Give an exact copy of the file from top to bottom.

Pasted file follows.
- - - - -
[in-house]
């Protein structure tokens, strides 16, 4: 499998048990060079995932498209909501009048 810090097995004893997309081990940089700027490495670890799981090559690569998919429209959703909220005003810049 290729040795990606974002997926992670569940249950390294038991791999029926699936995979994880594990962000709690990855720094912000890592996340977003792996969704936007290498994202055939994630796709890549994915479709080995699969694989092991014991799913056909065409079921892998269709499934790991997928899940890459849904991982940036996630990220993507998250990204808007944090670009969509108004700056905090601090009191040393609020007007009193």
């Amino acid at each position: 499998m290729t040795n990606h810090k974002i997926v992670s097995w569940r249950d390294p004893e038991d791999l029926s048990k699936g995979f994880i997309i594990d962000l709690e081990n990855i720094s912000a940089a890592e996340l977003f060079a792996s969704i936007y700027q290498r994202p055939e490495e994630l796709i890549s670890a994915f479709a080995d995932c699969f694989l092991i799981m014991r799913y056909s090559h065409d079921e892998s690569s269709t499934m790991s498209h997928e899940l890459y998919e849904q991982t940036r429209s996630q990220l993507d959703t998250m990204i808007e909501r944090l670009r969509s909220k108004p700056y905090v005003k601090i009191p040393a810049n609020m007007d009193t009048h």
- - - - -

[in-house]
């Protein structure tokens, strides 16, 4: 499998048990060079995932498209909501009048 810090097995004893997309081990940089700027490495670890799981090559690569998919429209959703909220005003810049 290729040795990606974002997926992670569940249950390294038991791999029926699936995979994880594990962000709690990855720094912000890592996340977003792996969704936007290498994202055939994630796709890549994915479709080995699969694989092991014991799913056909065409079921892998269709499934790991997928899940890459849904991982940036996630990220993507998250990204808007944090670009969509108004700056905090601090009191040393609020007007009193």
């Amino acid at each position: 499998m290729t040795n990606h810090k974002i997926v992670s097995w569940r249950d390294p004893e038991d791999l029926s048990k699936g995979f994880i997309i594990d962000l709690e081990n990855i720094s912000a940089a890592e996340l977003f060079a792996s969704i936007y700027q290498r994202p055939e490495e994630l796709i890549s670890a994915f479709a080995d995932c699969f694989l092991i799981m014991r799913y056909s090559h065409d079921e892998s690569s269709t499934m790991s498209h997928e899940l890459y998919e849904q991982t940036r429209s996630q990220l993507d959703t998250m990204i808007e909501r944090l670009r969509s909220k108004p700056y905090v005003k601090i009191p040393a810049n609020m007007d009193t009048h």